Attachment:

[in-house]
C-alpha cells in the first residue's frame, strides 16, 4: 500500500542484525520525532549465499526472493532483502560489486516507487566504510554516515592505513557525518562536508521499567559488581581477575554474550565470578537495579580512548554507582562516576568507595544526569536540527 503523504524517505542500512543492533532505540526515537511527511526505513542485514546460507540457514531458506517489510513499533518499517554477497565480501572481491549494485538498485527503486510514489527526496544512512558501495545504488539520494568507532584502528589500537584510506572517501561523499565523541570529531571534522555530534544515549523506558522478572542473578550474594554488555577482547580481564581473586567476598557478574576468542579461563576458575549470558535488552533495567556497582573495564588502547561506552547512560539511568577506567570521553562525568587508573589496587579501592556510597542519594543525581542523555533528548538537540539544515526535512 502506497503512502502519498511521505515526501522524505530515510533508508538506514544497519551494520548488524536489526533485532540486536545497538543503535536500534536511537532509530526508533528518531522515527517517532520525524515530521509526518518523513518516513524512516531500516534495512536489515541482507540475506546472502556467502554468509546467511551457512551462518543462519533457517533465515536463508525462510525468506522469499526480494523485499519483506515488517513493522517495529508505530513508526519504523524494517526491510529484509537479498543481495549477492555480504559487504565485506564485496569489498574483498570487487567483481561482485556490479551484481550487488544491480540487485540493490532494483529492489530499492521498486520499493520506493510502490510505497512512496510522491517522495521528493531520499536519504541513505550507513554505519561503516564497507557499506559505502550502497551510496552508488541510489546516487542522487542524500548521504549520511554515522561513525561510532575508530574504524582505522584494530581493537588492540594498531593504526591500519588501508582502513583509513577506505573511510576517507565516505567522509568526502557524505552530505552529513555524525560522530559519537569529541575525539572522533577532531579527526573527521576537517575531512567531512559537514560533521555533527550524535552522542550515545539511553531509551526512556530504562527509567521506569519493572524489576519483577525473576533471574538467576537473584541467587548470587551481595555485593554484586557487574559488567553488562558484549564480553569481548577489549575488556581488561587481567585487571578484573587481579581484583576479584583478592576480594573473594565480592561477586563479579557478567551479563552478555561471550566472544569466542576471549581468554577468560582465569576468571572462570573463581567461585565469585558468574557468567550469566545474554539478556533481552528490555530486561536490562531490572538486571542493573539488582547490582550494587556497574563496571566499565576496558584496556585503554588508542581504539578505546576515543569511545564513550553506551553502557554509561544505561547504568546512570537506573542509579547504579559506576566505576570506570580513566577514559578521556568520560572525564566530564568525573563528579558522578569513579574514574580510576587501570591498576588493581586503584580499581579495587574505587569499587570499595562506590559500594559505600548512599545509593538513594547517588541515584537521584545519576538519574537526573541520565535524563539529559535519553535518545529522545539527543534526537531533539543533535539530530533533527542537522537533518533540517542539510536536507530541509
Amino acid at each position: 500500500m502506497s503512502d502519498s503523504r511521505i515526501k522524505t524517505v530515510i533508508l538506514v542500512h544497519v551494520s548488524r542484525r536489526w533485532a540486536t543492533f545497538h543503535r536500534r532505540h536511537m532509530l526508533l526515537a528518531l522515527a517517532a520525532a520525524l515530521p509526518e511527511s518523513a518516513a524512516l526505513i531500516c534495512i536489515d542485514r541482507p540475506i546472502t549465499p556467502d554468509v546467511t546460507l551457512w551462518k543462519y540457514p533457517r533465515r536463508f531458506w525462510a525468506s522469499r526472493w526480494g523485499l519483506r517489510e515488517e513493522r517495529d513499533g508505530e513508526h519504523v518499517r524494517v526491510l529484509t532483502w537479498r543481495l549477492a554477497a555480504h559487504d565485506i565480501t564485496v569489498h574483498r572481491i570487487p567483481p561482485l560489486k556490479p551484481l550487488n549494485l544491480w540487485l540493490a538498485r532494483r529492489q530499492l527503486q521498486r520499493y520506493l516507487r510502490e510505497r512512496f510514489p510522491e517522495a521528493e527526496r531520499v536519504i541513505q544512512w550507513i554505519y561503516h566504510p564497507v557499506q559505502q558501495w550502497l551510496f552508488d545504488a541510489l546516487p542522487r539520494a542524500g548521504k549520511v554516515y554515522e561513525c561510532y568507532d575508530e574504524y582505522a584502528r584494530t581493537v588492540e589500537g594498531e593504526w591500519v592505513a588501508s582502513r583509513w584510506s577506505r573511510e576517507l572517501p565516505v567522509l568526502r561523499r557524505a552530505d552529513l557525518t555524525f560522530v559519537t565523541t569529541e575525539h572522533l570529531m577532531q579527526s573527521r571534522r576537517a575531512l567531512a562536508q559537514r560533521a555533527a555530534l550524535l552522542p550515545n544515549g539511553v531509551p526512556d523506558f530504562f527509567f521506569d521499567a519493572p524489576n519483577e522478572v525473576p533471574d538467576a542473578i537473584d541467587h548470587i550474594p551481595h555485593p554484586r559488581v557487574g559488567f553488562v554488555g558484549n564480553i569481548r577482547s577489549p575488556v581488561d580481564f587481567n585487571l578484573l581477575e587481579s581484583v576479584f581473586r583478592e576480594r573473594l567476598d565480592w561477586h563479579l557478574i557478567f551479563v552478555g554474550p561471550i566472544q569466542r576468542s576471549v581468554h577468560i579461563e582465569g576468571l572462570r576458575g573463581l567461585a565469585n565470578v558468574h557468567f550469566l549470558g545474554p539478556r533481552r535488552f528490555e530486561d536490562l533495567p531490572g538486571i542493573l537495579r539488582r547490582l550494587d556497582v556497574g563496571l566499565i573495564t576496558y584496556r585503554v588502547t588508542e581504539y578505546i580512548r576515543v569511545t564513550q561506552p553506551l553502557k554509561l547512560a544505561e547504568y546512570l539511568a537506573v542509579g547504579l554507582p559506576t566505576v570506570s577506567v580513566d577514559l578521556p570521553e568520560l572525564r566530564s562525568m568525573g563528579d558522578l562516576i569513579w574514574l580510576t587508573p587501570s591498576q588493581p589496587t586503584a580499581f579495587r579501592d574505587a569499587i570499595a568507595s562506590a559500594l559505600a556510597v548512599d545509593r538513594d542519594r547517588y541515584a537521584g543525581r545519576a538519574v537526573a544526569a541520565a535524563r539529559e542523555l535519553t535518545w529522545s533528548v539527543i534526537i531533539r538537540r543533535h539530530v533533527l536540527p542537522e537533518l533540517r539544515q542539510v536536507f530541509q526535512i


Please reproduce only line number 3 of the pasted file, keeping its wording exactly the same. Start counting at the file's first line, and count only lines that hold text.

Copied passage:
Amino acid at each position: 500500500m502506497s503512502d502519498s503523504r511521505i515526501k522524505t524517505v530515510i533508508l538506514v542500512h544497519v551494520s548488524r542484525r536489526w533485532a540486536t543492533f545497538h543503535r536500534r532505540h536511537m532509530l526508533l526515537a528518531l522515527a517517532a520525532a520525524l515530521p509526518e511527511s518523513a518516513a524512516l526505513i531500516c534495512i536489515d542485514r541482507p540475506i546472502t549465499p556467502d554468509v546467511t546460507l551457512w551462518k543462519y540457514p533457517r533465515r536463508f531458506w525462510a525468506s522469499r526472493w526480494g523485499l519483506r517489510e515488517e513493522r517495529d513499533g508505530e513508526h519504523v518499517r524494517v526491510l529484509t532483502w537479498r543481495l549477492a554477497a555480504h559487504d565485506i565480501t564485496v569489498h574483498r572481491i570487487p567483481p561482485l560489486k556490479p551484481l550487488n549494485l544491480w540487485l540493490a538498485r532494483r529492489q530499492l527503486q521498486r520499493y520506493l516507487r510502490e510505497r512512496f510514489p510522491e517522495a521528493e527526496r531520499v536519504i541513505q544512512w550507513i554505519y561503516h566504510p564497507v557499506q559505502q558501495w550502497l551510496f552508488d545504488a541510489l546516487p542522487r539520494a542524500g548521504k549520511v554516515y554515522e561513525c561510532y568507532d575508530e574504524y582505522a584502528r584494530t581493537v588492540e589500537g594498531e593504526w591500519v592505513a588501508s582502513r583509513w584510506s577506505r573511510e576517507l572517501p565516505v567522509l568526502r561523499r557524505a552530505d552529513l557525518t555524525f560522530v559519537t565523541t569529541e575525539h572522533l570529531m577532531q579527526s573527521r571534522r576537517a575531512l567531512a562536508q559537514r560533521a555533527a555530534l550524535l552522542p550515545n544515549g539511553v531509551p526512556d523506558f530504562f527509567f521506569d521499567a519493572p524489576n519483577e522478572v525473576p533471574d538467576a542473578i537473584d541467587h548470587i550474594p551481595h555485593p554484586r559488581v557487574g559488567f553488562v554488555g558484549n564480553i569481548r577482547s577489549p575488556v581488561d580481564f587481567n585487571l578484573l581477575e587481579s581484583v576479584f581473586r583478592e576480594r573473594l567476598d565480592w561477586h563479579l557478574i557478567f551479563v552478555g554474550p561471550i566472544q569466542r576468542s576471549v581468554h577468560i579461563e582465569g576468571l572462570r576458575g573463581l567461585a565469585n565470578v558468574h557468567f550469566l549470558g545474554p539478556r533481552r535488552f528490555e530486561d536490562l533495567p531490572g538486571i542493573l537495579r539488582r547490582l550494587d556497582v556497574g563496571l566499565i573495564t576496558y584496556r585503554v588502547t588508542e581504539y578505546i580512548r576515543v569511545t564513550q561506552p553506551l553502557k554509561l547512560a544505561e547504568y546512570l539511568a537506573v542509579g547504579l554507582p559506576t566505576v570506570s577506567v580513566d577514559l578521556p570521553e568520560l572525564r566530564s562525568m568525573g563528579d558522578l562516576i569513579w574514574l580510576t587508573p587501570s591498576q588493581p589496587t586503584a580499581f579495587r579501592d574505587a569499587i570499595a568507595s562506590a559500594l559505600a556510597v548512599d545509593r538513594d542519594r547517588y541515584a537521584g543525581r545519576a538519574v537526573a544526569a541520565a535524563r539529559e542523555l535519553t535518545w529522545s533528548v539527543i534526537i531533539r538537540r543533535h539530530v533533527l536540527p542537522e537533518l533540517r539544515q542539510v536536507f530541509q526535512i